Emptiness on a Thursday Afternoon

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Mahāratnakūṭa Sūtra
46. Mañjuśrī Teaches Prajñāpāramitā
Translated from Taishō Tripiṭaka volume 11, number 310

Thus have I heard. At one time, the Buddha was in Śrāvastī, at the Jeta Grove, in Anāthapiṇḍada’s park, along with a great saṃgha of bhikṣus, one thousand people in all. There were ten thousand bodhisattva-mahāsattvas who were majestically adorned and all abiding upon the ground of non-regression. Their names were Maitreya Bodhisattva, Mañjuśrī Bodhisattva, Unimpeded Eloquence Bodhisattva, Not Abandoning the Undertaking Bodhisattva, and other such great bodhisattvas.

saṃgha: Sanskrti rendering of the Pali sangha, or devout assembly (body of believers); in this instance an assembly of Buddhist monks, or bhiksus.

A most august assembly of monks and bodhisattva-mahāsattvas gathering in the familiar setting of the Jeta Grove in Śrāvastī; in particular the majestic Maitreya, the future Buddha of this saha-realm, and the beloved Mañjuśrī, whose wisdom is the epicenter of the Prajñāpāramitā.

At dawn, the pure youth Mañjuśrī Bodhisattva-mahāsattva went from his abode to go to the place of the Buddha, and stood outside. At that time, Venerable Śāriputra, Pūrṇamaitrāyaniputra, ahāmaudgalyāyana, Mahākāśyapa, Mahākātyāyana, Mahākauṣṭhila, and other such great śrāvakas, each went to the place of the Buddha from his own abode and stood outside. The Buddha was aware that the multitude had convened and assembled there, and was standing outside.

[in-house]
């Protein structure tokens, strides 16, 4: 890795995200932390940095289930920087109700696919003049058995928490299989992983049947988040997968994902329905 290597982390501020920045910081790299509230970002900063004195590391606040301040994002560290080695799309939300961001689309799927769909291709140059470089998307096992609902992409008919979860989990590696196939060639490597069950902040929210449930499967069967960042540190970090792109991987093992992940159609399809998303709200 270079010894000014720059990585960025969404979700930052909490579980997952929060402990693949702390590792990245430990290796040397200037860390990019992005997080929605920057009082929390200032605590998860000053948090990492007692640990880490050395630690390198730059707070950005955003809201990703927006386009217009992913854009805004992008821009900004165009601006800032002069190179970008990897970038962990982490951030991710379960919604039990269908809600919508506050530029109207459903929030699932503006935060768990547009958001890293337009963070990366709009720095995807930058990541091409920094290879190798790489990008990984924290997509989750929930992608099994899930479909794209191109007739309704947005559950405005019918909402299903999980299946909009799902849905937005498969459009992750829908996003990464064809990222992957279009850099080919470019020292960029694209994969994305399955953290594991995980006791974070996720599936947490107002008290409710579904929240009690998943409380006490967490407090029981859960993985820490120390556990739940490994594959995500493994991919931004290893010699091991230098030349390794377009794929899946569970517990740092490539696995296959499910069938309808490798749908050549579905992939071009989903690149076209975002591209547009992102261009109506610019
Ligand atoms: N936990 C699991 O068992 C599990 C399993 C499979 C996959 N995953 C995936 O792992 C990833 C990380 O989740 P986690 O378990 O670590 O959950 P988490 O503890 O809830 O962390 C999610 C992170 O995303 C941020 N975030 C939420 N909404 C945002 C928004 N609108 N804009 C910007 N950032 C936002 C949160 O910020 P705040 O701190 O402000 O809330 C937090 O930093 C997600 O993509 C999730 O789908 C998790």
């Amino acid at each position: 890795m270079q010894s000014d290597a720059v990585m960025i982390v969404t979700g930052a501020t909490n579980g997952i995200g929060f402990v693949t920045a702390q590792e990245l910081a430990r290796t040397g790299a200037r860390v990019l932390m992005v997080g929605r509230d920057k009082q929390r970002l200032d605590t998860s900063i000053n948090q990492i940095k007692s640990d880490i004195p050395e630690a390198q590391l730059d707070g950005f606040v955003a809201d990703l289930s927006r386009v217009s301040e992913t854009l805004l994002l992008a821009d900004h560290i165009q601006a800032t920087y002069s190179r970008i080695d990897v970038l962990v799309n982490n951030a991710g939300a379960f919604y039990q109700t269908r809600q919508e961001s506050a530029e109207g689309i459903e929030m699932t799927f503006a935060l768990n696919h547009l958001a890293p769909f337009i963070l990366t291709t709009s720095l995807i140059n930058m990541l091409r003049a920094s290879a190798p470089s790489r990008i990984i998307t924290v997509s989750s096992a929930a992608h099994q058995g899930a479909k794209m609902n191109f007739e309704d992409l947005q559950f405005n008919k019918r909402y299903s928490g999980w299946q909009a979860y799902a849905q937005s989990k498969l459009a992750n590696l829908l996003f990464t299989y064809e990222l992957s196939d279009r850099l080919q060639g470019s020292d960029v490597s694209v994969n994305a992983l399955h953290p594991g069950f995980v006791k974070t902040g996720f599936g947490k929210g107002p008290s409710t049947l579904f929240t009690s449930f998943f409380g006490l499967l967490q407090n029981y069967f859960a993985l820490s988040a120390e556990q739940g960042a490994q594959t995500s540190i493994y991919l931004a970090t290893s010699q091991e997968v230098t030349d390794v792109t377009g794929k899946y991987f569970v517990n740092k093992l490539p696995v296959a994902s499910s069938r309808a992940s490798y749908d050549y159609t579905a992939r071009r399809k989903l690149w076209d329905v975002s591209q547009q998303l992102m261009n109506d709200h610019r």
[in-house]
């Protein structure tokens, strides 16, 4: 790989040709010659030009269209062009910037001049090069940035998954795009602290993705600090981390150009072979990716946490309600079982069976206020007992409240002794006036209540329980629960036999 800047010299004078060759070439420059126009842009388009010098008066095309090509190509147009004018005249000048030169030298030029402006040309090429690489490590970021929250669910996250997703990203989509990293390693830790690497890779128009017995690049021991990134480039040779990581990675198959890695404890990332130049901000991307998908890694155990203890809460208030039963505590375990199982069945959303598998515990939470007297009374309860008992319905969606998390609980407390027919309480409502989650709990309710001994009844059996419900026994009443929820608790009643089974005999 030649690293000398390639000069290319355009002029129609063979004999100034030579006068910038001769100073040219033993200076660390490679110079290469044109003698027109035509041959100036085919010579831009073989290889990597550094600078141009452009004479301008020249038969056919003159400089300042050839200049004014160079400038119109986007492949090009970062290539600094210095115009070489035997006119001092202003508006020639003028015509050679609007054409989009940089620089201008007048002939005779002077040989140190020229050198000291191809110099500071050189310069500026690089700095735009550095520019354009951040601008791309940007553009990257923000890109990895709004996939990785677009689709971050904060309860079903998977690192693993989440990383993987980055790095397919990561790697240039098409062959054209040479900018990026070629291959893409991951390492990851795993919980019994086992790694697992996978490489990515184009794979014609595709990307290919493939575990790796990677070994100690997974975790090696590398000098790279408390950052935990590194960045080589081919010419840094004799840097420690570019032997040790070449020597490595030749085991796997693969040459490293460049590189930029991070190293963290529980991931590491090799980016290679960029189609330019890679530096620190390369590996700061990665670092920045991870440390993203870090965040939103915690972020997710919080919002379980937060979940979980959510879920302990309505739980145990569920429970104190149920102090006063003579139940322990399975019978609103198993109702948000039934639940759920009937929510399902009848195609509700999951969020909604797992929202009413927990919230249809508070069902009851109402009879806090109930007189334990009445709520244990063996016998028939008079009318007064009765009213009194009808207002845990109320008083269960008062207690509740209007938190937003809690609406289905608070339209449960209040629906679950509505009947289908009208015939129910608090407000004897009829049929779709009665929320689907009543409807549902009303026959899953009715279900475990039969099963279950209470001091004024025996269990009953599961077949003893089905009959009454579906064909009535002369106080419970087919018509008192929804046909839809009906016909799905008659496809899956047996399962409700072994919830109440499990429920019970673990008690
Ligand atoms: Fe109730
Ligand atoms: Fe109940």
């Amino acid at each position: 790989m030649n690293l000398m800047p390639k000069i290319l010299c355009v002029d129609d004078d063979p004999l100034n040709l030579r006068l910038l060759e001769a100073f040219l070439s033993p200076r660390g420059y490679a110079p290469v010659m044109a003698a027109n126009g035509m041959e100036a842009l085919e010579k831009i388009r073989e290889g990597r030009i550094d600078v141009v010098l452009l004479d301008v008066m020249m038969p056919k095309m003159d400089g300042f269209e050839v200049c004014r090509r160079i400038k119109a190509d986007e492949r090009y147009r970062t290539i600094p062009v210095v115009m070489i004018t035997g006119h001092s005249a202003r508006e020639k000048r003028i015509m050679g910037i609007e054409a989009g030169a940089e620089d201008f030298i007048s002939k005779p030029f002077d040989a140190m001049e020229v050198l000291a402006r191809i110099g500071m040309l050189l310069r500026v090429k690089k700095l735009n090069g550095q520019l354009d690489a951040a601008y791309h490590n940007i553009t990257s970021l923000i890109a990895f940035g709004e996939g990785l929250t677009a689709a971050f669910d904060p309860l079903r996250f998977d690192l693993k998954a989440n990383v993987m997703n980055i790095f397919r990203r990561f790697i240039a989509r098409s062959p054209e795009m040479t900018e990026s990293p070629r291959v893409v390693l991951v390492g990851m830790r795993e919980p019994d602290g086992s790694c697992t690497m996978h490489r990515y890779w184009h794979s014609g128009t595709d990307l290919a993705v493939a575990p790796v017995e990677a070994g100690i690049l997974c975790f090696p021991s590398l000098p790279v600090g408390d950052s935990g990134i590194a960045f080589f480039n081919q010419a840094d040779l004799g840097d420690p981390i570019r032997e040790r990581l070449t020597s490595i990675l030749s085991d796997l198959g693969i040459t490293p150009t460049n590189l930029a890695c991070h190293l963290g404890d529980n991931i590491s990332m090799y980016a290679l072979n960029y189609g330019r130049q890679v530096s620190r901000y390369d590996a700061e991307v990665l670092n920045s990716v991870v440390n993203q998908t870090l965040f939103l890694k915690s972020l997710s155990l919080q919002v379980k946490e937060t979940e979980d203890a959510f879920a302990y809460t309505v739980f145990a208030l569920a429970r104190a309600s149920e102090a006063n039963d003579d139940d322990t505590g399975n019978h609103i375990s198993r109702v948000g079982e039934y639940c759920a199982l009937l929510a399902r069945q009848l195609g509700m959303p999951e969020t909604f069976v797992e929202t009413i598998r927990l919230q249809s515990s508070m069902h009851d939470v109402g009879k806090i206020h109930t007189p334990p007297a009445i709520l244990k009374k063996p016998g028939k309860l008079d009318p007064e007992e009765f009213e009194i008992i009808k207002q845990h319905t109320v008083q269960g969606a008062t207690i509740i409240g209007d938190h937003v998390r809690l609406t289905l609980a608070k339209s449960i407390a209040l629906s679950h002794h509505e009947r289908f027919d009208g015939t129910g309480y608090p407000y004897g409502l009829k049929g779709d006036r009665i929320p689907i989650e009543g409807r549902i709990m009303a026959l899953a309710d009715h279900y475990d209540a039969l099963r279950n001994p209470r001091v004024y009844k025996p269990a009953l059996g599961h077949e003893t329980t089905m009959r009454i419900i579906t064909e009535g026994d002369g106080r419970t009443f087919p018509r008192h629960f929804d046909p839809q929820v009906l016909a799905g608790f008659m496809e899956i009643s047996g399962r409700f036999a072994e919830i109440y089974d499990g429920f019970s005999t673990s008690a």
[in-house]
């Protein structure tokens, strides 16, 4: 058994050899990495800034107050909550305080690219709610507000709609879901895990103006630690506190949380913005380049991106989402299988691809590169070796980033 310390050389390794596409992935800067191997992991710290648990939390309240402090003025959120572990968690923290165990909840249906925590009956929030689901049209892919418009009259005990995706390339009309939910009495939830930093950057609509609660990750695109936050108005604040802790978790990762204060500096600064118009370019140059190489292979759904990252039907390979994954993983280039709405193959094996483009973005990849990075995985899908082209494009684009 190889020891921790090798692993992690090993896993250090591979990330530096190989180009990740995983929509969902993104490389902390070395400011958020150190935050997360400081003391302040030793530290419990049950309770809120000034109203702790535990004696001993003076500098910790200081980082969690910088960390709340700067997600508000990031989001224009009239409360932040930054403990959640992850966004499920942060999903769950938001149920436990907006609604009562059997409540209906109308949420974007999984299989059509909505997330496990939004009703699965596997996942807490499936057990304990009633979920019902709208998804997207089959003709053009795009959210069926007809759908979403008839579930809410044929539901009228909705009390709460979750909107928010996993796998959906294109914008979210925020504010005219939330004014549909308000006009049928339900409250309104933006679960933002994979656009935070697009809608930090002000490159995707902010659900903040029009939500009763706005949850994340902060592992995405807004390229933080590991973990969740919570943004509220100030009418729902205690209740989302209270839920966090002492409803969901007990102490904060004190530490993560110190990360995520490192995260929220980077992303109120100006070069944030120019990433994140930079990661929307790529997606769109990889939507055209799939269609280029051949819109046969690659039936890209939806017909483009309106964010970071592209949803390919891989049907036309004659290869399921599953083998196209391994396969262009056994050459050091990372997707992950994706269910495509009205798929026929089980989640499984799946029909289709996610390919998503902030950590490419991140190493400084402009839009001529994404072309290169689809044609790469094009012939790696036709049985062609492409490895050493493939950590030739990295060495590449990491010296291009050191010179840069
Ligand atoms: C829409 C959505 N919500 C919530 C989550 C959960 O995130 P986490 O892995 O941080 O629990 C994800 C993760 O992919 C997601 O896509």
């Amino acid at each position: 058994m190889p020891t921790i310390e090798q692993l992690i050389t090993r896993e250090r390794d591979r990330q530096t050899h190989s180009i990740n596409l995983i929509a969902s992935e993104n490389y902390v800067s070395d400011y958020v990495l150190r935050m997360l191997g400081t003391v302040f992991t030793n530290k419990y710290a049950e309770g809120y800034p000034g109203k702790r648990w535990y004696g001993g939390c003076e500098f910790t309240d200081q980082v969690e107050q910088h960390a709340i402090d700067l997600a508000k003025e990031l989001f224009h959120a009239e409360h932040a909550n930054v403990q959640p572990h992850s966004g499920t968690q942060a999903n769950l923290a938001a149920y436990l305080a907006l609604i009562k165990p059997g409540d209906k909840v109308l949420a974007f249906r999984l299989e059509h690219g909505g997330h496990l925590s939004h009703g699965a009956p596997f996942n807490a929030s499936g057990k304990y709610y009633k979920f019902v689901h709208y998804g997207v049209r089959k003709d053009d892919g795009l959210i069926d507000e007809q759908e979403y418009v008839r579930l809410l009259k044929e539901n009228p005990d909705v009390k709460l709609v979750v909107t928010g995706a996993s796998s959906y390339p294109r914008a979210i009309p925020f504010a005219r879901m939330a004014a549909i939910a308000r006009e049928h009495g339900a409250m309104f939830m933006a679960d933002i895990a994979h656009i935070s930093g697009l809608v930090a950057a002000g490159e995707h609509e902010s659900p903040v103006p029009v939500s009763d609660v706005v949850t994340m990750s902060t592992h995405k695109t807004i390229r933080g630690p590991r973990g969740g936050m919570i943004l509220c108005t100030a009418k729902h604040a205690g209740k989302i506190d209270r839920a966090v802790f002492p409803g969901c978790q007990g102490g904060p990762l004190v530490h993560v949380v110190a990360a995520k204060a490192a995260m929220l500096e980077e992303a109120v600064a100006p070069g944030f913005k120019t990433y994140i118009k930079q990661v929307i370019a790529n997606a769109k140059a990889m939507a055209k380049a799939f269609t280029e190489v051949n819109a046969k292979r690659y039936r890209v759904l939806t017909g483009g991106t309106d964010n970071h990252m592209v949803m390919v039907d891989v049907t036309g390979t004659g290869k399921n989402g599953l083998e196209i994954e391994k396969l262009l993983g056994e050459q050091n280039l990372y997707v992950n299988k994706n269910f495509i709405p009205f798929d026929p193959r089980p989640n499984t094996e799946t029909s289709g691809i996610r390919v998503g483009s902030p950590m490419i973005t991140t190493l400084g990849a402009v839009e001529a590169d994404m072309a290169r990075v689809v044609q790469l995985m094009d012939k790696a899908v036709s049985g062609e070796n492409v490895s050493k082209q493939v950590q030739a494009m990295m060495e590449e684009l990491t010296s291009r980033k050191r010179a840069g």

At that time, the Tathāgata emerged from the abode, spread his seat, and sat down. He spoke to Śāriputra, saying, “For what reason are you now standing outside?” Śāriputra addressed the Buddha, saying, “Bhagavān, the pure youth Mañjuśrī Bodhisattva came here earlier and stood outside the door, while I only arrived later.”